I think one of the greatest joys of our recent trip to Cumbria was the chance to explore a landscape so very different from the flatlands that we live in. Here's Graham hitting the trail, somewhere between Strawberry How Farm and Slate Fell It was a fairly short walk (about 5 miles) but even so we found a remarkable range of wildflowers, including ragged robin and some orchids.
I'd hoped that we might get a glimpse of red squirrels, particularly as we staying very near Cockermouth's cemetery, a known red squirrel haunt. Someone managed to spot one next to the road. Someone else saw two of them playing in the grounds of the Youth Hostel. Alas, I failed, even though we also went on a 10-mile hike to another top red squirrel-sighting point. But I wouldn't have missed that walk for anything!
We headed out from Cockermouth towards Redmaine, then from there we went across clover-strewn pasture into a steeply-sided, deeply-wooded hidden valley
before emerging in Isel. Passing through the valley, I was particularly amused by some branches so thickly wrapped in moss that they looked like green candyfloss.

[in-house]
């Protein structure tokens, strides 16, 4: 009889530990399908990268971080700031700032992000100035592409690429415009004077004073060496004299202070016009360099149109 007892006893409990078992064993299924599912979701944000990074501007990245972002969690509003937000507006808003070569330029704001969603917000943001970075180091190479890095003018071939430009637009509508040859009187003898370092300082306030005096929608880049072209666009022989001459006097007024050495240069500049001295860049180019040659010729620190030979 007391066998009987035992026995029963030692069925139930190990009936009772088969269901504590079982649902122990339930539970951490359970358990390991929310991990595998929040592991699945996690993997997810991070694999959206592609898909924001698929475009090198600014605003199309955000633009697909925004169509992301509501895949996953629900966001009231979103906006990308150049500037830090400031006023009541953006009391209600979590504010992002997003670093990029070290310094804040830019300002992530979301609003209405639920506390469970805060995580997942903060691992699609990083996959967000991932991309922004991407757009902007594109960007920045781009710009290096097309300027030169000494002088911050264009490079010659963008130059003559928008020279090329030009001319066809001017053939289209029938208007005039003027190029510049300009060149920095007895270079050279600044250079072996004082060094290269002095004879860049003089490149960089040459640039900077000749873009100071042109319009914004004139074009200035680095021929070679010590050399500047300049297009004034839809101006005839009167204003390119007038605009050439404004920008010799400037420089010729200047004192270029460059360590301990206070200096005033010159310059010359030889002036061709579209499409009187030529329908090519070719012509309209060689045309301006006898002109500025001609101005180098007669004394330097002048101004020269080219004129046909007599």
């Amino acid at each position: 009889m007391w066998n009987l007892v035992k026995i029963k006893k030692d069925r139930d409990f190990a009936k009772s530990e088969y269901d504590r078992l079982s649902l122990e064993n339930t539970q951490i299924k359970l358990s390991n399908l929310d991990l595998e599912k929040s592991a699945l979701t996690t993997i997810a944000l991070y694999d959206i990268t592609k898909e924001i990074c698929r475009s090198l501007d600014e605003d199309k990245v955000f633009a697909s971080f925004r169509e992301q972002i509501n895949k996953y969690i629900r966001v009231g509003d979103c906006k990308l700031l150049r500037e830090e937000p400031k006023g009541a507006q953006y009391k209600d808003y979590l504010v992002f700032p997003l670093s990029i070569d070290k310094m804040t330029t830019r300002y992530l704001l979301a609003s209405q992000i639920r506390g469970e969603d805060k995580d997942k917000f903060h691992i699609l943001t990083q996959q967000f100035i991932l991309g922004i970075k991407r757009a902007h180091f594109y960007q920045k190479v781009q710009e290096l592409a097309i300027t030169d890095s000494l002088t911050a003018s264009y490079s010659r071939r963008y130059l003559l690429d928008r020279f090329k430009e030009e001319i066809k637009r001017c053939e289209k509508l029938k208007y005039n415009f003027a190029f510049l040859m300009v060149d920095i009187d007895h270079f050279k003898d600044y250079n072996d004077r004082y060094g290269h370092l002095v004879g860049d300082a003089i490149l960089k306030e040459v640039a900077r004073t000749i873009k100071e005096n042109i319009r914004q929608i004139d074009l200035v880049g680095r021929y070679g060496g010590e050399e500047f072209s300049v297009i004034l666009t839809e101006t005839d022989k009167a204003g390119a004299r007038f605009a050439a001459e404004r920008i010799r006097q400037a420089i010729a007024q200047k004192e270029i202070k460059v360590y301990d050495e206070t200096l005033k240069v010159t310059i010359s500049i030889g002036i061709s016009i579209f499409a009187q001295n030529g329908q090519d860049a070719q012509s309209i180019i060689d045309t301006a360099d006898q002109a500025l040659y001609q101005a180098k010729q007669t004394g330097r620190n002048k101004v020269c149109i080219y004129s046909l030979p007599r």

Whilst we totally failed to find the local squirrel colony, we did enjoy visiting Isel Church.
There are even ancient sundials carved into the church wall:
From Isel, we headed steeply uphill through a wooded track (where Graham acquired a rather stunning stick),
then descended through pastureland back into Cockermouth. Here I saw a mustelid of some type (still not sure whether it was a weasel or a stoat) and some fabulous views.
Back in Cockermouth, we headed straight for liquid refreshment (in my case, a couple of pints of lime and soda with ginger beer chasers: I was seriously thirsty). And then I had a rare outbreak of meat-eating! somehow it seemed rude to be in Cumbria and not order Cumberland sausage. It was every bit as tasty as it looks!